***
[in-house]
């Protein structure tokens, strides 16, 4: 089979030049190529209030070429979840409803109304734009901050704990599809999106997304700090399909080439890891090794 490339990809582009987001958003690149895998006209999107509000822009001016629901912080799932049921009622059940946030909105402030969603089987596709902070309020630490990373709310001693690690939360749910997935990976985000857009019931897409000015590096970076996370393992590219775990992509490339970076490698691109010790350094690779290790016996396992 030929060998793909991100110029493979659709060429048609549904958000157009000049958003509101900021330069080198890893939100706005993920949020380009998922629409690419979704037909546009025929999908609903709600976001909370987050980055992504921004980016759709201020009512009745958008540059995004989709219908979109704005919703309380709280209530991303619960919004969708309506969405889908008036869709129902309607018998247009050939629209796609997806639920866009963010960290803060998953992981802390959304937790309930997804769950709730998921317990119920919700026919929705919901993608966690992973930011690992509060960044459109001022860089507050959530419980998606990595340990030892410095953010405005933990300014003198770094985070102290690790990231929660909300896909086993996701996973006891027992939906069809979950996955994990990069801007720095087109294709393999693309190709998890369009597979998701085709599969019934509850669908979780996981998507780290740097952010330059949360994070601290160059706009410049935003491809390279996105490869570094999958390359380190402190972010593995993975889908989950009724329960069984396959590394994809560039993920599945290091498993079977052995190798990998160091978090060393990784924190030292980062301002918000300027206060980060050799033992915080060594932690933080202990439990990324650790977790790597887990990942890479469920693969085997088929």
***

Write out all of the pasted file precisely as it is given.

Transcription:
[in-house]
């Protein structure tokens, strides 16, 4: 089979030049190529209030070429979840409803109304734009901050704990599809999106997304700090399909080439890891090794 490339990809582009987001958003690149895998006209999107509000822009001016629901912080799932049921009622059940946030909105402030969603089987596709902070309020630490990373709310001693690690939360749910997935990976985000857009019931897409000015590096970076996370393992590219775990992509490339970076490698691109010790350094690779290790016996396992 030929060998793909991100110029493979659709060429048609549904958000157009000049958003509101900021330069080198890893939100706005993920949020380009998922629409690419979704037909546009025929999908609903709600976001909370987050980055992504921004980016759709201020009512009745958008540059995004989709219908979109704005919703309380709280209530991303619960919004969708309506969405889908008036869709129902309607018998247009050939629209796609997806639920866009963010960290803060998953992981802390959304937790309930997804769950709730998921317990119920919700026919929705919901993608966690992973930011690992509060960044459109001022860089507050959530419980998606990595340990030892410095953010405005933990300014003198770094985070102290690790990231929660909300896909086993996701996973006891027992939906069809979950996955994990990069801007720095087109294709393999693309190709998890369009597979998701085709599969019934509850669908979780996981998507780290740097952010330059949360994070601290160059706009410049935003491809390279996105490869570094999958390359380190402190972010593995993975889908989950009724329960069984396959590394994809560039993920599945290091498993079977052995190798990998160091978090060393990784924190030292980062301002918000300027206060980060050799033992915080060594932690933080202990439990990324650790977790790597887990990942890479469920693969085997088929």